Hammond has no part to play in Brexit Cabinet

Philip Hammond
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This article was originally published on Comment Central

Contrary to rumours circulating before Christmas, Philip Hammond has retained his position as Chancellor of the Exchequer in this week’s reshuffle – despite the Prime Minister, apparently, wanting to move him aside for some time. On numerous occasions during the Brexit negotiations, the former Remain campaigner has acted contrary to the national interest by his words and actions, potentially harming our objective to get the best Brexit deal for the United Kingdom, outside the Single Market and Customs Union. Leave voters across the country will be concerned about Theresa May’s decision to maintain Hammond’s role at the centre of Government.

Ever since the EU Referendum, Hammond has been the most prominent member of the Cabinet constantly pushing for a soft Brexit. In Cabinet discussions, he has favoured remaining tied to the Single Market and the Customs Union – according to him, to prevent disruption to business. Yet any deal which keeps the UK in the Single Market would mean continuing the jurisdiction of the European Court of Justice (ECJ) and the free movement of people. Maintaining a Customs Union with the EU would prevent Britain signing free trade deals with countries around the world like the US, Australia and China – a key benefit of Brexit.

The Chancellor has favoured a long stand-still transition period, but this would have meant continuing Freedom of Movement and ECJ jurisdiction for many years into the future. Fortunately, it now looks likely the transition period will end on 31st December 2020, after this was suggested by Michel Barnier. Hammond does not appear to realise, or want to recognise, regaining control of immigration was one of the key motivations for many during the Referendum campaign. Across the country there are significant concerns about the effect of mass immigration on communities, public services and jobs. The Government must declare when Freedom of Movement will end and announce a new system of immigration controls. Such an announcement by the Home Office would reassure Leave voters of Remain-supporting Home Secretary Amber Rudd’s commitment to getting the best for Britain from Brexit.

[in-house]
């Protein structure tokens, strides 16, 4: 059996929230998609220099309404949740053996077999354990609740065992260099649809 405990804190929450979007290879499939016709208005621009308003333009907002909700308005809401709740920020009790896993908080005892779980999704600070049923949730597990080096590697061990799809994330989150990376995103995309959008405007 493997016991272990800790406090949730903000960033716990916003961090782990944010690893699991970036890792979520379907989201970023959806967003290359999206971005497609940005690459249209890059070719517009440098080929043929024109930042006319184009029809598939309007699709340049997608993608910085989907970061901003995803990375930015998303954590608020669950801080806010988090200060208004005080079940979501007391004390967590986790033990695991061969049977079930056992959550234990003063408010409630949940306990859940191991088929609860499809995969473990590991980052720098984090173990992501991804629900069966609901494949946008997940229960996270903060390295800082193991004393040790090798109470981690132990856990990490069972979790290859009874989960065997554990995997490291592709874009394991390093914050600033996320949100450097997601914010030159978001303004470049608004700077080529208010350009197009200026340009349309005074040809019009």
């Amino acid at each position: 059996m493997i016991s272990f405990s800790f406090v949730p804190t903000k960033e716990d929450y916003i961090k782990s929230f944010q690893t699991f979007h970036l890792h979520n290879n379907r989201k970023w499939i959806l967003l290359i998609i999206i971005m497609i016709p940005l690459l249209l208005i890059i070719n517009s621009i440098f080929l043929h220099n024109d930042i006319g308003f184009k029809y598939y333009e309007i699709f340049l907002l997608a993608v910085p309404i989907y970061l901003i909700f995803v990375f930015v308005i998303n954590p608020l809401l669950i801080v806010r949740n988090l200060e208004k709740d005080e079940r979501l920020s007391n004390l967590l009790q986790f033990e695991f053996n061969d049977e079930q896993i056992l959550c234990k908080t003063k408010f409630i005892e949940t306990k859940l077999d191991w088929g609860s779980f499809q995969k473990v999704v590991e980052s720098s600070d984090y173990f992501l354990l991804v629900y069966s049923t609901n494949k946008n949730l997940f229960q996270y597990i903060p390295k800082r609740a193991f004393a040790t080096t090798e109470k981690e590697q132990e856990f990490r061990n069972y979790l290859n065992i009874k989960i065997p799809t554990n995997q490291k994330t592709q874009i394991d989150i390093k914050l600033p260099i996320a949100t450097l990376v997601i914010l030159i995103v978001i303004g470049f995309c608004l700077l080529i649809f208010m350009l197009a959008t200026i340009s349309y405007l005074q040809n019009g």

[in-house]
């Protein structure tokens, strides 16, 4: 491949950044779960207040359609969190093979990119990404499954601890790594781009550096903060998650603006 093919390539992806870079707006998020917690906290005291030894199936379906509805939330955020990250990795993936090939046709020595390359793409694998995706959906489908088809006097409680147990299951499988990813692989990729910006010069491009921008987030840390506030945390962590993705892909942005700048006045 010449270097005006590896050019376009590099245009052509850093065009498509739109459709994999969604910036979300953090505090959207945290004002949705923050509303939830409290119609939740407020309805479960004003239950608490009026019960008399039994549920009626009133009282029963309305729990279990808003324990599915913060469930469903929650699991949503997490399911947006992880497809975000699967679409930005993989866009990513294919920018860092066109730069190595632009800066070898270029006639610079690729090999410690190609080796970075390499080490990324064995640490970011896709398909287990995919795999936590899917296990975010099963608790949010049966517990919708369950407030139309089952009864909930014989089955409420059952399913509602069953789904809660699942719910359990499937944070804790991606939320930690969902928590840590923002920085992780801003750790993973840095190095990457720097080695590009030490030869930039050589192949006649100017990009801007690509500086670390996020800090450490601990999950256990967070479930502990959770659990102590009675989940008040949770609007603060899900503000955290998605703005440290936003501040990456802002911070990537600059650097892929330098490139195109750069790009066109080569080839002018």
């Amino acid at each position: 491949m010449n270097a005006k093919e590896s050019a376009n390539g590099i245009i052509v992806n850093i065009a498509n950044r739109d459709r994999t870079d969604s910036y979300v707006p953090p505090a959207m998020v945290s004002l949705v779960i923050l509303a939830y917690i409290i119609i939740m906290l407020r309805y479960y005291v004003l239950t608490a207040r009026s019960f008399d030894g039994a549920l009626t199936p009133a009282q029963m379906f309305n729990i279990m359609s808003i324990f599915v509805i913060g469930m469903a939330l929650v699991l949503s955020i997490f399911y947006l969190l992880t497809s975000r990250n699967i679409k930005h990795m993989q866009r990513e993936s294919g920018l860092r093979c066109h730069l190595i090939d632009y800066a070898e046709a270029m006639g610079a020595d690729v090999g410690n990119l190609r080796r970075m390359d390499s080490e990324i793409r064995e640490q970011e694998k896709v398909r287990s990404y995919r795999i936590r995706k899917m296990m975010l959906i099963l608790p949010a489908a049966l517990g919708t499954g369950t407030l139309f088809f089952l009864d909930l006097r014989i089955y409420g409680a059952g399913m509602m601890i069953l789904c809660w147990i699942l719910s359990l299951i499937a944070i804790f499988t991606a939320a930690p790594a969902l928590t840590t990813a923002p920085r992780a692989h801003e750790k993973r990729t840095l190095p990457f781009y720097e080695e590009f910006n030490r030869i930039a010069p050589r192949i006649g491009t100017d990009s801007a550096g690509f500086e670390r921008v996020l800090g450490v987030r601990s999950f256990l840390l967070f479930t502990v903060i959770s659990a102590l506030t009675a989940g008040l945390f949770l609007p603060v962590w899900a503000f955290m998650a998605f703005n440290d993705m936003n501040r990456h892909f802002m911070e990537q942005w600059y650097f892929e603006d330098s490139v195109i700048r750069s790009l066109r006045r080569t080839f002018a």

Being prepared to walk away from the table is a basic tactic in any negotiation. In order to achieve a good deal with the EU, we must also show we are ready to walk away and leave without a bad deal if that’s all that’s on offer. However, appearing before the Treasury Select Committee in October, Hammond shockingly refused to commit any funds for Brexit, including to prepare Britainfor a possible No Deal scenario – for example on customs arrangements – until the “very last moment”. Just minutes later, the Prime Minister was forced to rebuke her Chancellor, reassuring MPs: “We are committing money to prepare for Brexit, including a No Deal scenario.”

Brexit tensions between Hammond and Leave-supporting Ministers have happened before. In November, Hammond’s reluctance to get behind Brexit forced Leave campaigners – Environment Secretary, Michael Gove and Foreign Secretary, Boris Johnson – to write a secret letter to the Prime Minister, later leaked to the Daily Telegraph, urging her to ensure the Treasury provided money for No Deal preparations. The leaked letter accused Hammond of lacking “sufficient energy” to deliver a clean Brexit. But disappointingly, after this week’s reshuffle, Hammond is still in place!

After a massive Divorce Bill of around £40 billion was supposedly agreed between UK and EU negotiators as part of Phase 1 of the Brexit talks in December, the Chancellor had the temerity to say said it was “inconceivable” this money would not be paid –even if a beneficial deal on our future trading relationship was not agreed! This ludicrous suggestion of Britain still on the hook to pay a huge £40 billion for nothing in return, was again quickly refuted by the PM, who reiterated: “Nothing is agreed until everything is agreed.